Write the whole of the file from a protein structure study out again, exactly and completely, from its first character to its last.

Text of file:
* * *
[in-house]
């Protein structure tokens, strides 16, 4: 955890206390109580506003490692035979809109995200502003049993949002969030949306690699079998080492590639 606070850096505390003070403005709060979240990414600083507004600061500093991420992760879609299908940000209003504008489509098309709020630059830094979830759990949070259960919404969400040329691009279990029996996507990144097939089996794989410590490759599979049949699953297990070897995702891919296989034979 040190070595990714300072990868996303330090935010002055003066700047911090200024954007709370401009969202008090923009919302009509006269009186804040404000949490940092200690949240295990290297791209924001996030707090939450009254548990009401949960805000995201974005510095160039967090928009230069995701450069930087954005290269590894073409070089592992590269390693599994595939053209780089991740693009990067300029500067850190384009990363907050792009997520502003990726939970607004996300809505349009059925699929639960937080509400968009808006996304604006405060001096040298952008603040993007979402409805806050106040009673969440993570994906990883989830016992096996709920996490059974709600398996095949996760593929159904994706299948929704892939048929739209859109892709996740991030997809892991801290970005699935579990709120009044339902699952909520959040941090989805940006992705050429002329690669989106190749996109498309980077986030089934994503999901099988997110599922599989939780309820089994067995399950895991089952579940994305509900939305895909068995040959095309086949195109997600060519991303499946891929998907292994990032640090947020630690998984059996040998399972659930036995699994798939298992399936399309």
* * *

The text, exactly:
[in-house]
């Protein structure tokens, strides 16, 4: 955890206390109580506003490692035979809109995200502003049993949002969030949306690699079998080492590639 606070850096505390003070403005709060979240990414600083507004600061500093991420992760879609299908940000209003504008489509098309709020630059830094979830759990949070259960919404969400040329691009279990029996996507990144097939089996794989410590490759599979049949699953297990070897995702891919296989034979 040190070595990714300072990868996303330090935010002055003066700047911090200024954007709370401009969202008090923009919302009509006269009186804040404000949490940092200690949240295990290297791209924001996030707090939450009254548990009401949960805000995201974005510095160039967090928009230069995701450069930087954005290269590894073409070089592992590269390693599994595939053209780089991740693009990067300029500067850190384009990363907050792009997520502003990726939970607004996300809505349009059925699929639960937080509400968009808006996304604006405060001096040298952008603040993007979402409805806050106040009673969440993570994906990883989830016992096996709920996490059974709600398996095949996760593929159904994706299948929704892939048929739209859109892709996740991030997809892991801290970005699935579990709120009044339902699952909520959040941090989805940006992705050429002329690669989106190749996109498309980077986030089934994503999901099988997110599922599989939780309820089994067995399950895991089952579940994305509900939305895909068995040959095309086949195109997600060519991303499946891929998907292994990032640090947020630690998984059996040998399972659930036995699994798939298992399936399309």